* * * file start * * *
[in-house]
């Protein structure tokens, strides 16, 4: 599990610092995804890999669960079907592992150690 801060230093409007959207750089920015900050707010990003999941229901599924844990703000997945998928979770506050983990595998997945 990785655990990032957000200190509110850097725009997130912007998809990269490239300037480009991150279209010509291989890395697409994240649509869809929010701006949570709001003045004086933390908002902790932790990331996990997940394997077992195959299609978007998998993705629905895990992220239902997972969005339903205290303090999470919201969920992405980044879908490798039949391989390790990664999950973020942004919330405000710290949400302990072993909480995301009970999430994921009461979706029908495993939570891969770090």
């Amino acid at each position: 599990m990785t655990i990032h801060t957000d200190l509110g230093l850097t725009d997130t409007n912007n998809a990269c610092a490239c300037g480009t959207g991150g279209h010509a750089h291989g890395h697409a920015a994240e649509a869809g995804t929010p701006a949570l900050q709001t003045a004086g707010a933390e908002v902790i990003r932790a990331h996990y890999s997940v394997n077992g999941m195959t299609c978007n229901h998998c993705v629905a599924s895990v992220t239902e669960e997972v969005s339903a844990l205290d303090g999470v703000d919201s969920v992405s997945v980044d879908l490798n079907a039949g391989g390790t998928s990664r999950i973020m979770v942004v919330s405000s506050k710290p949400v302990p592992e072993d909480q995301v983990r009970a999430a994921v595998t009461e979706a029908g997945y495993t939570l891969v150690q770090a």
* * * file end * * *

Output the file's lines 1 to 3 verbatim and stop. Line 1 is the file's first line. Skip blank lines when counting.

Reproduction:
[in-house]
């Protein structure tokens, strides 16, 4: 599990610092995804890999669960079907592992150690 801060230093409007959207750089920015900050707010990003999941229901599924844990703000997945998928979770506050983990595998997945 990785655990990032957000200190509110850097725009997130912007998809990269490239300037480009991150279209010509291989890395697409994240649509869809929010701006949570709001003045004086933390908002902790932790990331996990997940394997077992195959299609978007998998993705629905895990992220239902997972969005339903205290303090999470919201969920992405980044879908490798039949391989390790990664999950973020942004919330405000710290949400302990072993909480995301009970999430994921009461979706029908495993939570891969770090």
């Amino acid at each position: 599990m990785t655990i990032h801060t957000d200190l509110g230093l850097t725009d997130t409007n912007n998809a990269c610092a490239c300037g480009t959207g991150g279209h010509a750089h291989g890395h697409a920015a994240e649509a869809g995804t929010p701006a949570l900050q709001t003045a004086g707010a933390e908002v902790i990003r932790a990331h996990y890999s997940v394997n077992g999941m195959t299609c978007n229901h998998c993705v629905a599924s895990v992220t239902e669960e997972v969005s339903a844990l205290d303090g999470v703000d919201s969920v992405s997945v980044d879908l490798n079907a039949g391989g390790t998928s990664r999950i973020m979770v942004v919330s405000s506050k710290p949400v302990p592992e072993d909480q995301v983990r009970a999430a994921v595998t009461e979706a029908g997945y495993t939570l891969v150690q770090a």